Frontera Land Alliance

Frontera November 2020 Update

Stay informed about Frontera’s latest projects.

Photo by Richard Love.

The Frontera Land Alliance

Conservation Easements

People often ask why does it take so long to create a conservation easement? It is just a simple document, right?
Developing a conservation easement is a complicated process that builds on legal precedent. We have to be sure that the agreement states exactly how the parties involved want the land protected and used because amending it is extremely difficult. 
One of the first steps is meeting with the landowners. We ask questions to get to know the land, and the family. We want to learn what is prompting them to preserve their property. We ask questions to make sure there is a clear understanding of what they—the owners—want and do not want for the land. Depending on the situation, it can take months to work through the terms of the agreement. Ultimately, the landowners’ wishes become the foundation of the conservation easement agreement and all related documents. 
From there, Frontera makes sure that the land fits our mission and that the land is safe to accept (with no legal or environmental impediments). Frontera determines if we have the capacity to hold an easement on the land or to purchase it as a fee simple property. Frontera reviews the land deed for any limitations or uses that already “run with the land” (i.e., that apply to the land regardless of who controls it). We then review the land’s title, and review it once again to ensure that no changes have occurred during the negotiations. Next, we study the survey and the “metes and bounds” document to verify that nothing is going to hinder the implementation of the agreement or access to the land. Frontera investigates the mineral rights that may run with the land or be severed from it. We look at the history and use of the land by hiring a company to develop an Environmental Phase One report. This allows us to assess whether or not there are conditions that may represent problems we will have to deal with if we commit to holding the easement.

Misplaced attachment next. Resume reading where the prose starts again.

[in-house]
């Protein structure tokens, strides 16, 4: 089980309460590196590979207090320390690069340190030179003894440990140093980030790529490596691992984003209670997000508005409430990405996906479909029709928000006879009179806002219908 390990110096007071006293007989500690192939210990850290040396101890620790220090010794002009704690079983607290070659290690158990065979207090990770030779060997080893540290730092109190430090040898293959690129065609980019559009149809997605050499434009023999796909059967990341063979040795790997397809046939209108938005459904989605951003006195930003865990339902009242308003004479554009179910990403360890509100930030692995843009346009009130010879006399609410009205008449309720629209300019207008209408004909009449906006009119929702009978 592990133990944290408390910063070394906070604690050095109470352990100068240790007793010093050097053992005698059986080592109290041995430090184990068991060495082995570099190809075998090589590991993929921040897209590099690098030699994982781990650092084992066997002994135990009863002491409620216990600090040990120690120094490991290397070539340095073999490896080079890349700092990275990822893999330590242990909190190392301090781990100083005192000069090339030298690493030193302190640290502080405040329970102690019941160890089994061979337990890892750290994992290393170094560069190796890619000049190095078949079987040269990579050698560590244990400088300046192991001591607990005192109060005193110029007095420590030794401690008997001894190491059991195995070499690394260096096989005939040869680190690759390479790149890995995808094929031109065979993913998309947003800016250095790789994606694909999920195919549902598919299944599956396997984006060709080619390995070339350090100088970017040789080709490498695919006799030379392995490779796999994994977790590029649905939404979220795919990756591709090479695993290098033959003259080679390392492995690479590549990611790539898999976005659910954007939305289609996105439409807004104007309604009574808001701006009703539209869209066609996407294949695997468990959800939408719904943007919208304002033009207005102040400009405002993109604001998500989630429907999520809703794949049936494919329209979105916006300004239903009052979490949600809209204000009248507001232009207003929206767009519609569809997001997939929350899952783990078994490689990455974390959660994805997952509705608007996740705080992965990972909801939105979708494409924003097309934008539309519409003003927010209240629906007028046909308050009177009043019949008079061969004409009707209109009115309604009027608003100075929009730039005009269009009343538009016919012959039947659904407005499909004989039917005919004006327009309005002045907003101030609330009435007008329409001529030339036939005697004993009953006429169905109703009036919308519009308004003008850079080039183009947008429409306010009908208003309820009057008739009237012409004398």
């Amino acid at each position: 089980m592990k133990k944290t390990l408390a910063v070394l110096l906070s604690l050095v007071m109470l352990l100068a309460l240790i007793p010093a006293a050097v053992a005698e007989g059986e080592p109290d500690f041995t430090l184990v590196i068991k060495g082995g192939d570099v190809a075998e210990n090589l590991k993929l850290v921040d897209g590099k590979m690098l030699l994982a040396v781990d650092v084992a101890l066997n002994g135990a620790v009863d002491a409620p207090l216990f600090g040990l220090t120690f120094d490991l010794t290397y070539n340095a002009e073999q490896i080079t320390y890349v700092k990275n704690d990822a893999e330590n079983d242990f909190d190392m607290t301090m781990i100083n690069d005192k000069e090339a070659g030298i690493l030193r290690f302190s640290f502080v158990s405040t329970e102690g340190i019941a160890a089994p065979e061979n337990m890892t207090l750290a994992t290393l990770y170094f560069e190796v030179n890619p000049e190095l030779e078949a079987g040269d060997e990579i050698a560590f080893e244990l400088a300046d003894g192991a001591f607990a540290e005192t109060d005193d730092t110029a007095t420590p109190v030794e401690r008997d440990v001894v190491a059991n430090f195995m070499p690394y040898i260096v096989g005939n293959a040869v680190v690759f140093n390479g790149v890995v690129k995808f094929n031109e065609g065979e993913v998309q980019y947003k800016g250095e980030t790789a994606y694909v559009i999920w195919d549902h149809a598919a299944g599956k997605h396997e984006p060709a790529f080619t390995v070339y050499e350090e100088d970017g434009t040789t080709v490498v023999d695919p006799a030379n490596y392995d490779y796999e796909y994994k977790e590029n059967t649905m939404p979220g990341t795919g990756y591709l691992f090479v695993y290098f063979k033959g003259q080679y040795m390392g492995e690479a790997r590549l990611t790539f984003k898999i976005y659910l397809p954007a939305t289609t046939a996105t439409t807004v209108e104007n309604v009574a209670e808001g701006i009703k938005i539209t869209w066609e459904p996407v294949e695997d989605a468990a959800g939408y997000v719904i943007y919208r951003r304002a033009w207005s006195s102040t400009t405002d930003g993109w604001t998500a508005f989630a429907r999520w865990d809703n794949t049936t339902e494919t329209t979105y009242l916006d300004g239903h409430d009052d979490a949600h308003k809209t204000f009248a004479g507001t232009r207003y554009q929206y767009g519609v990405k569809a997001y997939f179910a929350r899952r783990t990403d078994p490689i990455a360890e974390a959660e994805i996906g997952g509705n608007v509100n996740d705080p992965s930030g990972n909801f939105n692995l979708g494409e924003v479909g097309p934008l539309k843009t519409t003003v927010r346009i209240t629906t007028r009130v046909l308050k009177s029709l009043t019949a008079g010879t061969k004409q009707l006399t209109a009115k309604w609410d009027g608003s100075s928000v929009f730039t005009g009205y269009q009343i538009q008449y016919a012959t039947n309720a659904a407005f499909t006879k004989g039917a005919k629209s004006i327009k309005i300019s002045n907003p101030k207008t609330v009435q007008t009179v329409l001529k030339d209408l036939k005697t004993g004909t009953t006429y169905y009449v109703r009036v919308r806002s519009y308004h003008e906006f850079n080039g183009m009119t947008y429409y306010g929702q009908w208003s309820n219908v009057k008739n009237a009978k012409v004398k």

Throughout all these steps there is constant dialog between the landowner, and Frontera’s staff and Lands Committee along with updates provided to Frontera’s Board of Directors. And all of this is confidential, since a conservation easement agreement is a very private matter for most landowners, and Frontera respects their wishes for privacy.
At this point we start working with the landowner to prepare a land management plan. This plan lays out how the land will be managed so that all conservation values will be honored going forward. While all of the foregoing is being completed, Frontera walks the land many times to document its current condition, which includes the state of its fauna and flora, any structures, utilities, erosion, etc. This information provides baseline data which we can use to determine how the land is changing, either by natural forces or manmade causes. To ensure that everything is properly documented, we take lots of photos. Once all of this has been completed, the landowners and Frontera run one more “documents check” and then sign what needs to be signed. The final step entails filing all pertinent documents at the county courthouse because the easement provisions follow the land and future owners of the property need to be aware of them.